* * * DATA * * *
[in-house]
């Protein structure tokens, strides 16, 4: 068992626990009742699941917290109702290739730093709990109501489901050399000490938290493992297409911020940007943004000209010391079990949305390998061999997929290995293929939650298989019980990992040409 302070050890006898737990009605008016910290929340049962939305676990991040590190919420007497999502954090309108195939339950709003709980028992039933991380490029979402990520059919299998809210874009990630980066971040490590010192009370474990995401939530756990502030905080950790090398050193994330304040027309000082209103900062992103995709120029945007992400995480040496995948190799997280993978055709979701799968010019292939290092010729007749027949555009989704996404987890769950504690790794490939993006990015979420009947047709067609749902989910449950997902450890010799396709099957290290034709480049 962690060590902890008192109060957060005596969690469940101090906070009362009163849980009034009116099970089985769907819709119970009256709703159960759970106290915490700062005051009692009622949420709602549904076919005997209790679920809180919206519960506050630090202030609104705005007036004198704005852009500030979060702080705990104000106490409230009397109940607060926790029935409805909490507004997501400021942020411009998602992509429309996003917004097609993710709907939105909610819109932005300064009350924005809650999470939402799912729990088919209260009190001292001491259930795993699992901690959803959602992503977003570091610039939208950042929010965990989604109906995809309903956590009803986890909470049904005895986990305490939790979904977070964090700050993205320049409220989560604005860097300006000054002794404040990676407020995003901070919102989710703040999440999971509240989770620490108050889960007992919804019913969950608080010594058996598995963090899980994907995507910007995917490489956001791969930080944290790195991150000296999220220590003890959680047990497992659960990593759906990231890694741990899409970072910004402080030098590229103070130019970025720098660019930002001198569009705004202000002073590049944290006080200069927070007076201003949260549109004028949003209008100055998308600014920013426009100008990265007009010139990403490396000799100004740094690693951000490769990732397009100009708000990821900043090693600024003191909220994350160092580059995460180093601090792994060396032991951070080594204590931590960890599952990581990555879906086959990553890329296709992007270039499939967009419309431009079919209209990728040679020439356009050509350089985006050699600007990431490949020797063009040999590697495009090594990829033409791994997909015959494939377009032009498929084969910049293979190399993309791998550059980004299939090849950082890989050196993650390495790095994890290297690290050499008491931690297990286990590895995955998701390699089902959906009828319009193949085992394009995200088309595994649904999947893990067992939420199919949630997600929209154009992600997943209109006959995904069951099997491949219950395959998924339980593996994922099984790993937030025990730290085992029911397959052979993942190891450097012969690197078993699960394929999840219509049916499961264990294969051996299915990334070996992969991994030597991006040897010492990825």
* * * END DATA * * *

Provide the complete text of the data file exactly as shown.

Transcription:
[in-house]
């Protein structure tokens, strides 16, 4: 068992626990009742699941917290109702290739730093709990109501489901050399000490938290493992297409911020940007943004000209010391079990949305390998061999997929290995293929939650298989019980990992040409 302070050890006898737990009605008016910290929340049962939305676990991040590190919420007497999502954090309108195939339950709003709980028992039933991380490029979402990520059919299998809210874009990630980066971040490590010192009370474990995401939530756990502030905080950790090398050193994330304040027309000082209103900062992103995709120029945007992400995480040496995948190799997280993978055709979701799968010019292939290092010729007749027949555009989704996404987890769950504690790794490939993006990015979420009947047709067609749902989910449950997902450890010799396709099957290290034709480049 962690060590902890008192109060957060005596969690469940101090906070009362009163849980009034009116099970089985769907819709119970009256709703159960759970106290915490700062005051009692009622949420709602549904076919005997209790679920809180919206519960506050630090202030609104705005007036004198704005852009500030979060702080705990104000106490409230009397109940607060926790029935409805909490507004997501400021942020411009998602992509429309996003917004097609993710709907939105909610819109932005300064009350924005809650999470939402799912729990088919209260009190001292001491259930795993699992901690959803959602992503977003570091610039939208950042929010965990989604109906995809309903956590009803986890909470049904005895986990305490939790979904977070964090700050993205320049409220989560604005860097300006000054002794404040990676407020995003901070919102989710703040999440999971509240989770620490108050889960007992919804019913969950608080010594058996598995963090899980994907995507910007995917490489956001791969930080944290790195991150000296999220220590003890959680047990497992659960990593759906990231890694741990899409970072910004402080030098590229103070130019970025720098660019930002001198569009705004202000002073590049944290006080200069927070007076201003949260549109004028949003209008100055998308600014920013426009100008990265007009010139990403490396000799100004740094690693951000490769990732397009100009708000990821900043090693600024003191909220994350160092580059995460180093601090792994060396032991951070080594204590931590960890599952990581990555879906086959990553890329296709992007270039499939967009419309431009079919209209990728040679020439356009050509350089985006050699600007990431490949020797063009040999590697495009090594990829033409791994997909015959494939377009032009498929084969910049293979190399993309791998550059980004299939090849950082890989050196993650390495790095994890290297690290050499008491931690297990286990590895995955998701390699089902959906009828319009193949085992394009995200088309595994649904999947893990067992939420199919949630997600929209154009992600997943209109006959995904069951099997491949219950395959998924339980593996994922099984790993937030025990730290085992029911397959052979993942190891450097012969690197078993699960394929999840219509049916499961264990294969051996299915990334070996992969991994030597991006040897010492990825």